Veronica Swift

SAT • SEPT 7 • 7:30PM

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Tickets: $29 - $69 + fees | Limit 8 tickets per mailing address

DOORS 6:30PM • SHOWTIME 7:30PM
The Vogel • Basie Center Campus • 99 Monmouth Street, Red Bank


Veronica Swift’s new eponymously titled album, her third for Mack Avenue Records, is a masterful coming-out story. On her previous albums, Confessions (2019) and This Bitter Earth (2021), she ascended to the upper echelon of early 21st century jazz singers because of her virtuosic brilliance, interpretive ingenuity, bracing songwriting, and keen arrangements. Simply put, Swift is not only one of the most dazzling singers to emerge in her generation, she’s one of the most versatile.

While her first two albums solidified her position in modern jazz, Veronica Swift shows that she’s more than a jazz singer, exploring French and Italian opera, European classical music, bossa nova, blues, industrial rock, funk, and vaudeville. She pulls the feat off without the results sounding callow or pastiche. Swift’s expansive artistic voice remains firmly intact regardless of genre.

Swift describes this personal artistic statement on her new album as “transgenre.” “I grew up immersed in the culture of jazz music, blessed to have had some of the greats as mentors, and I felt a deep familial duty to uphold that” she says, reflecting on her parents – jazz singer and educator, Stephanie Nakasian, and bebop pianist, Hod O’Brien.

“But as rooted in jazz as I’ve been, there’s a uniquely visceral power in rock and soul music that’s always fueled my creative passion, and rather than mask or confine that part of my identity, the people I admire most show themselves unabashedly and that’s the kind of tradition I want to be a part of.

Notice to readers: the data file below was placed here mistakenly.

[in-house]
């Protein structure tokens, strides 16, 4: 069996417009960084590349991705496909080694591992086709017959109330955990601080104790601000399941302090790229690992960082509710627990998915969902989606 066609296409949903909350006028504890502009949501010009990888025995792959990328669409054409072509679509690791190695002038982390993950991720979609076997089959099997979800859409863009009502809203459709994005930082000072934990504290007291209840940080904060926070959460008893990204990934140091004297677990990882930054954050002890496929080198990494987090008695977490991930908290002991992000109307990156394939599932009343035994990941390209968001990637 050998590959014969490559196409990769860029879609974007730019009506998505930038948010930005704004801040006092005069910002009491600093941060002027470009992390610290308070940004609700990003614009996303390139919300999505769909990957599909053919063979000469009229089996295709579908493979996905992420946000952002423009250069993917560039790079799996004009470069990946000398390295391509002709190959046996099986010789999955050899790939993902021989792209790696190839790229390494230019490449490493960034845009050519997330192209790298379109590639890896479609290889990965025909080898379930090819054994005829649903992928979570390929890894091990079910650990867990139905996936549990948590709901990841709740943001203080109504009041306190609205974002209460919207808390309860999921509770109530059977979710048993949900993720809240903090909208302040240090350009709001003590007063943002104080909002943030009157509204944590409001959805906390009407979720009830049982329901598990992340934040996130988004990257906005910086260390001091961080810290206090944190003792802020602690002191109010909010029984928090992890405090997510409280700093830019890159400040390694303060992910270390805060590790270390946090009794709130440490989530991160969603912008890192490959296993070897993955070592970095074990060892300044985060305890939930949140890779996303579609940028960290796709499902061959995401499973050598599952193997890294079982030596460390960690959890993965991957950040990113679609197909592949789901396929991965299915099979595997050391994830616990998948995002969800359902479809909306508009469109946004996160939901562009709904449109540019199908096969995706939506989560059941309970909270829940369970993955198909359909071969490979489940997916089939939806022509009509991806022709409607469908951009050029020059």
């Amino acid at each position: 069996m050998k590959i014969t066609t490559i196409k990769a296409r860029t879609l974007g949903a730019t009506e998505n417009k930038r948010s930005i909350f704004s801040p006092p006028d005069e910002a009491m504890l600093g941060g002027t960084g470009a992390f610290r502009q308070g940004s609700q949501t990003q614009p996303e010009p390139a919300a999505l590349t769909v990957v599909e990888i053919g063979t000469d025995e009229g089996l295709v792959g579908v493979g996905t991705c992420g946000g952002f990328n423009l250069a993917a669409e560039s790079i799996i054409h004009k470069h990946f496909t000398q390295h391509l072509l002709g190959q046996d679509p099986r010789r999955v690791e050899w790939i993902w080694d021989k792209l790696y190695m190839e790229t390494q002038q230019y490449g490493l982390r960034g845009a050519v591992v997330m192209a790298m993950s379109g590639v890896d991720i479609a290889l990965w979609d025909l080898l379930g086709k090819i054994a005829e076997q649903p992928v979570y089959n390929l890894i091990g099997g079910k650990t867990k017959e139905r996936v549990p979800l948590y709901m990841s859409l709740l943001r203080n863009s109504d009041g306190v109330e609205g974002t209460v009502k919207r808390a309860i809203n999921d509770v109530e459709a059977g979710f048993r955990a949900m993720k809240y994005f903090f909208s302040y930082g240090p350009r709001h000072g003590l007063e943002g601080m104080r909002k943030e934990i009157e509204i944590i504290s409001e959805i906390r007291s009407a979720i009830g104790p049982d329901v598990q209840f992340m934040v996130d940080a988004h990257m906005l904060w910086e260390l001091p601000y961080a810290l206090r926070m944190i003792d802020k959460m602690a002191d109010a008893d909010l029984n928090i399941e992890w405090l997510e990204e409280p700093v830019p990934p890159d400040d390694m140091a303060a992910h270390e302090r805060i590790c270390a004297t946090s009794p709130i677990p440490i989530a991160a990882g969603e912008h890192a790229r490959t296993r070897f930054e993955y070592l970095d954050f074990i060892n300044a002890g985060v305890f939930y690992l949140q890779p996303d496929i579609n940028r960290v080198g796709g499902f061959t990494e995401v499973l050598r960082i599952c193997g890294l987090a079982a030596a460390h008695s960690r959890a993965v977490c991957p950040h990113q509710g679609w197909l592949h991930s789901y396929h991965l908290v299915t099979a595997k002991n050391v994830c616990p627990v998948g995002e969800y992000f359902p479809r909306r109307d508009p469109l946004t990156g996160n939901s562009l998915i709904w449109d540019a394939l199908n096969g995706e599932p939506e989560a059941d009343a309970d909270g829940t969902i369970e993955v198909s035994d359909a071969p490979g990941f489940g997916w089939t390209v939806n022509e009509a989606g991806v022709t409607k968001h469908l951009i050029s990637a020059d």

Swift first gained major international attention in 2015 when she won second place in the Thelonious Monk Institute of Jazz International Vocals Competition. Four years later, Mack Avenue Records released her acclaimed album Confessions when she was only 25 years old. She demonstrated her flair for conceptual song cycles on her follow-up album, This Bitter Earth, which not only gave glimpses of her rock influences but thematically touched upon some of the harder truths of being a woman, particularly when it comes to domestic abuse.

Swift says that for her new album she’d been exploring her “transgenre” concept for about two-and-half years. During the Covid-19 pandemic, she strategized the unveiling of this more artistically naked version of herself to the public while being mindful of how conservative the mainstream jazz industry can be.

She forged and refined most of the material for Veronica Swift on the road. Much to her delight, audiences enthusiastically welcomed the new direction. “My live concerts have been the experiment by which I am seeing the readiness of the audience to embrace the full scope of who I am, and it’s encouraging to know I can continue to push myself creatively and invite people into the fold along the way.”

Presented by Count Basie Center for the Arts

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